iStock_000020101988XSmallResume writing is, in a way, an art form. It takes practice and you’ve got to stay up-to-date with changing trends and expectations. The resume you used to get a job 10 years ago may not be as beneficial in today’s job market. Job seekers often have many questions about what their resume should or shouldn’t look like or include in order to make the strongest impression. We’ve rounded up some common questions faced by job seekers and guidance on how to proceed.

  1. Should my resume only be one page?

Page length is one of the most common resume conundrums. For a majority of job seekers, two pages is more realistic in order to fit their most relevant experience, achievements, and qualifications. Trying to cram it onto a single page can mean making your resume too text-heavy and hard to read or eliminating important information. One page may work for new graduates, but two is more common for those with a few years of experience. Senior level employees may find they need three pages to capture the essentials, but their resume should not exceed this.

  1. Why don’t I need an objective anymore?

Objectives are implied – your goal is to get the job you are applying for. Stating that you want to make a difference and put your skills to use also goes without saying. A summary of qualifications is much more effective at providing a strong start to capture the employer’s attention and show what you have to offer.

  1. Where do references go? And shouldn’t I say I have them?

“References available upon request,” or the more archaic practice of listing them on your resume, is long gone. Employers expect that if they ask you for references, you will provide them. Including them on your resume wastes valuable space that you could use for more important details. Keep your references on a separate sheet of paper that you can present when asked.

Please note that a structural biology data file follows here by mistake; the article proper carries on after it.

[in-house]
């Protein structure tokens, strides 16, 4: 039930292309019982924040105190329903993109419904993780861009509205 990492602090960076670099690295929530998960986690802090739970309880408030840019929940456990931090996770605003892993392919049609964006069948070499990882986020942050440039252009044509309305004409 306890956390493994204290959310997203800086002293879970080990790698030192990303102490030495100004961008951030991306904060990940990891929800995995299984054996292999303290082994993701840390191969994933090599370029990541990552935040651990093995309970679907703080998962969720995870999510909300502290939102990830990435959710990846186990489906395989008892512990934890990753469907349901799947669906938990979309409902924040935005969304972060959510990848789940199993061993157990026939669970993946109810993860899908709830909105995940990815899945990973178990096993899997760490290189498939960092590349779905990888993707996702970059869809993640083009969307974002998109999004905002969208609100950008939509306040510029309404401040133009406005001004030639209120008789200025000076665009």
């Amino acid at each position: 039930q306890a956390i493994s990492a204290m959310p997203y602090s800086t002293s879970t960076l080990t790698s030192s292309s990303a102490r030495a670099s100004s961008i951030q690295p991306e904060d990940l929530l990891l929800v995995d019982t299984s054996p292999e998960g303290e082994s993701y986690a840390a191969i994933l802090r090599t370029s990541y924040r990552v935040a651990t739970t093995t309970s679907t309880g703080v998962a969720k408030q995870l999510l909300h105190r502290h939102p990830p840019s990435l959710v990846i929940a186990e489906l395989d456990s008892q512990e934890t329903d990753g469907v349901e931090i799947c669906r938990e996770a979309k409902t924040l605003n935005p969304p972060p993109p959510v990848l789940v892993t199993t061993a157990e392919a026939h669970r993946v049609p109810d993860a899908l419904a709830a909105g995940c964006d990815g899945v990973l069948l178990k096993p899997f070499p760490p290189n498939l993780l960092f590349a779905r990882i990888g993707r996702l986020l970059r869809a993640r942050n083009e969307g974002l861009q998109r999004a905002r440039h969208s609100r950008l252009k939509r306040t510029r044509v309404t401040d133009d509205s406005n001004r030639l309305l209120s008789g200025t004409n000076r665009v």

1. Should I list my entire career history?

Not necessarily. Going back 10 to 15 years should suffice. Employers are more interested in recent work experience and what you’re able to do now. This generally encompasses the skills you have built over the previous years. Any more than 15 years is probably irrelevant by now. You could also leave off short-term positions that only lasted a few months and didn’t have much impact on your career. These could be included in more in-depth paperwork filled out later.

  1. Do I need more than one version of my resume?

Probably not; at least not entirely. Having one main version of your resume that you adjust for different job openings is probably your best bet. After all, your job history doesn’t really change, though what you emphasize might. If you are looking at two significantly different fields of work you may benefit from two resumes, but most people can get by with one which they adapt accordingly.

  1. How can I make my resume appeal to scanning systems like ATS?

Structure your resume in a way that is clear and concise using familiar headings. Incorporate keywords directly from the job opening as these will be words and phrases the scanner is most likely looking for. Although you should have a section of core competencies at the top, also use these phrases in context in the body of your resume. Avoid using images, graphics, text boxes, and headers/footers as they may not be able to be read by some scanners.